On July 2, the FDA filed a motion for a preliminary injunction, which would more quickly but temporarily prohibit such compounding and sales.

Franck's had voluntarily suspended its operations associated with compounding of veterinary-use drugs in mid-May and agreed to negotiate with the FDA over the matter. But the FDA's motion states that a preliminary injunction is needed to make sure the company complies with the agreement.

FDA officials argue that Franck's Compounding Lab has illegally compounded and shipped drugs that are considered to be adulterated, misbranded, and unsafe. Officials with Franck's Compounding Lab contend that the company's practices are legal and medically necessary.

U.S. District Judge Timothy J. Corrigan is scheduled to hear arguments Aug. 18 on the motion to dismiss the case and the motion for a preliminary injunction.

Legislation at a glance

The AVMA is actively seeking passage of the Horse Transportation Safety Act (H.R. 305). This legislation would prohibit the interstate transportation of horses in a motor vehicle containing two or more levels stacked on top of one another. The House Subcommittee on Highways and Transit is currently considering the bill, which was introduced in January 2009. Contact Dr. Mark Lutschaunig, AVMA Governmental Relations Division director, at (800) 321-1473, Ext. 3205, or mlutschaunig@avma.org for more information.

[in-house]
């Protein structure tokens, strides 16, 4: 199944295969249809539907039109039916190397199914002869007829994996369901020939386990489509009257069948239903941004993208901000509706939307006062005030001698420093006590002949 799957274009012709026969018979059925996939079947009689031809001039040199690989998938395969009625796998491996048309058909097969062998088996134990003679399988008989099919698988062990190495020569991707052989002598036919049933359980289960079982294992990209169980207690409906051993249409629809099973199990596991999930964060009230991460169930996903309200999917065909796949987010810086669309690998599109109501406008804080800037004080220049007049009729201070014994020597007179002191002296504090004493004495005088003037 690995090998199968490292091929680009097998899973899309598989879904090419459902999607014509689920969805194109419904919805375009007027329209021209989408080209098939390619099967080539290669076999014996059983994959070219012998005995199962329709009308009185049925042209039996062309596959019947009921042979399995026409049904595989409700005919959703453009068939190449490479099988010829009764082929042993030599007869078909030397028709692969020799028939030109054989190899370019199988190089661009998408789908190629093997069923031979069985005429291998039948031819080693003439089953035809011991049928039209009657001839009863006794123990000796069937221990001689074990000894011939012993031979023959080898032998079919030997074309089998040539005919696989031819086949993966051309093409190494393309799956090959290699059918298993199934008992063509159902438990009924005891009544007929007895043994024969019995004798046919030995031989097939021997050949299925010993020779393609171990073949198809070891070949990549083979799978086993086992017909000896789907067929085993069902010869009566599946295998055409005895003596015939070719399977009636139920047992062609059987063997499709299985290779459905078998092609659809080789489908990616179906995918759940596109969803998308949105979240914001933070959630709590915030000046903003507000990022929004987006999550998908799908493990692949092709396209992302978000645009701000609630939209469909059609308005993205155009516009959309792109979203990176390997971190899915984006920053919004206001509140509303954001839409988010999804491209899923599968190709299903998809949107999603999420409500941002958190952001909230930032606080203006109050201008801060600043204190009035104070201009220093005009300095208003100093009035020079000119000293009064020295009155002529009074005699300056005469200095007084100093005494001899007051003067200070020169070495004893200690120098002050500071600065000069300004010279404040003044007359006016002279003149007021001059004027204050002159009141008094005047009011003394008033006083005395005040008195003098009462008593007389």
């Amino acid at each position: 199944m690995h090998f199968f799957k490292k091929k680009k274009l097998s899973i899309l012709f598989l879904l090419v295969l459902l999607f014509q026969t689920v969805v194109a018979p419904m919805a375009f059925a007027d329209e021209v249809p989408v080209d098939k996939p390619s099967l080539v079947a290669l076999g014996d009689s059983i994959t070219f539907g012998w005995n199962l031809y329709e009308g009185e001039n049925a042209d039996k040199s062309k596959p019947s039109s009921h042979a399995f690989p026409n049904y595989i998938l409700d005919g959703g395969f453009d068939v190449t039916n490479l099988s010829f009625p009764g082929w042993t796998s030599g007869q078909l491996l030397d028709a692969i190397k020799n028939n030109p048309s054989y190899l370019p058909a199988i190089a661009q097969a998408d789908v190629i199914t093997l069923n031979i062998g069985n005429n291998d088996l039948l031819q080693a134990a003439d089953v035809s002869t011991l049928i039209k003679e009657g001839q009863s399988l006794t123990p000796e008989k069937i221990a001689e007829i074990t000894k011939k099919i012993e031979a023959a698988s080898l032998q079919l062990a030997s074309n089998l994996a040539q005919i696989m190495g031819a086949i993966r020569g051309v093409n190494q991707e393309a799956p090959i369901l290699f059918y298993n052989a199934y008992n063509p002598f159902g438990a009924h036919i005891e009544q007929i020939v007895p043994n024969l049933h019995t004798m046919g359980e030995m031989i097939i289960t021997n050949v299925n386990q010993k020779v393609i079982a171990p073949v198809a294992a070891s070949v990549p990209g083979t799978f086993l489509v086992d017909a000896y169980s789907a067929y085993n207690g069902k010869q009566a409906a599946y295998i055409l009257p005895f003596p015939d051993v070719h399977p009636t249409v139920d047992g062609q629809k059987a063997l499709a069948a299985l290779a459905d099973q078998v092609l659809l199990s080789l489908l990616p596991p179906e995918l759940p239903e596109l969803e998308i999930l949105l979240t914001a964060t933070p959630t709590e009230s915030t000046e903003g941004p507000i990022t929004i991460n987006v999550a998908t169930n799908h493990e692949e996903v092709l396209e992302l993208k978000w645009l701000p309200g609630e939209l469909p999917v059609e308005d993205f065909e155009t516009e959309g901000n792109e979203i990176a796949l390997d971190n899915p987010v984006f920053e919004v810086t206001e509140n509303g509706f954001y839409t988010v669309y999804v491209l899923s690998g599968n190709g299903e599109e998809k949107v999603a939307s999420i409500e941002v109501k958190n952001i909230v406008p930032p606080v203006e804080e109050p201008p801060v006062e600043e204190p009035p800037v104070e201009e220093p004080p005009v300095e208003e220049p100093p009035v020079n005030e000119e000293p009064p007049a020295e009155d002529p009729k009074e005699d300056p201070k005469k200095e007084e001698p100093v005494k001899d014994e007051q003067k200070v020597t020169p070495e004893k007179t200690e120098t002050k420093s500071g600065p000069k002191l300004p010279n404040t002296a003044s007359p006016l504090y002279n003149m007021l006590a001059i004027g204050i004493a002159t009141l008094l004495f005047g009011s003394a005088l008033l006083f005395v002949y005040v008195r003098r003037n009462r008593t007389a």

Video shows good drug disposal practices

A video from the AVMA walks veterinarians through steps they should take to safely dispose of unused pharmaceuticals.

The 4 1/2-minute presentation is the latest in a series of resources created to minimize the risk of water contamination through drug waste. The AVMA previously created the policy “Best Management Practices for Pharmaceutical Disposal” and distributed a related poster online and in the April 1, 2010, issue of JAVMA.

The AVMA created the policy in response to Environmental Protection Agency concerns that health care industries could be responsible for pharmaceutical contamination in water. The AVMA asserts that veterinarians are minimal contributors to drug waste in water.

The video is available with the policy and a digital copy of the poster at www.avma.org. Under the Reference bar, click on “Policy” and then on “Pharmaceutical Disposal, Best Management Practices for.” The video is also available at www.youtube.com/watch?v=nKp3phEtS2M.

call out

AVMF disaster grant program seeking applications

As part of its goal to help states become fully prepared for animal-related disaster response and relief efforts, the American Veterinary Medical Foundation will once again offer grants of up to $20,000 for qualified state veterinary organizations. Applications for 2011 are due by Sept. 10.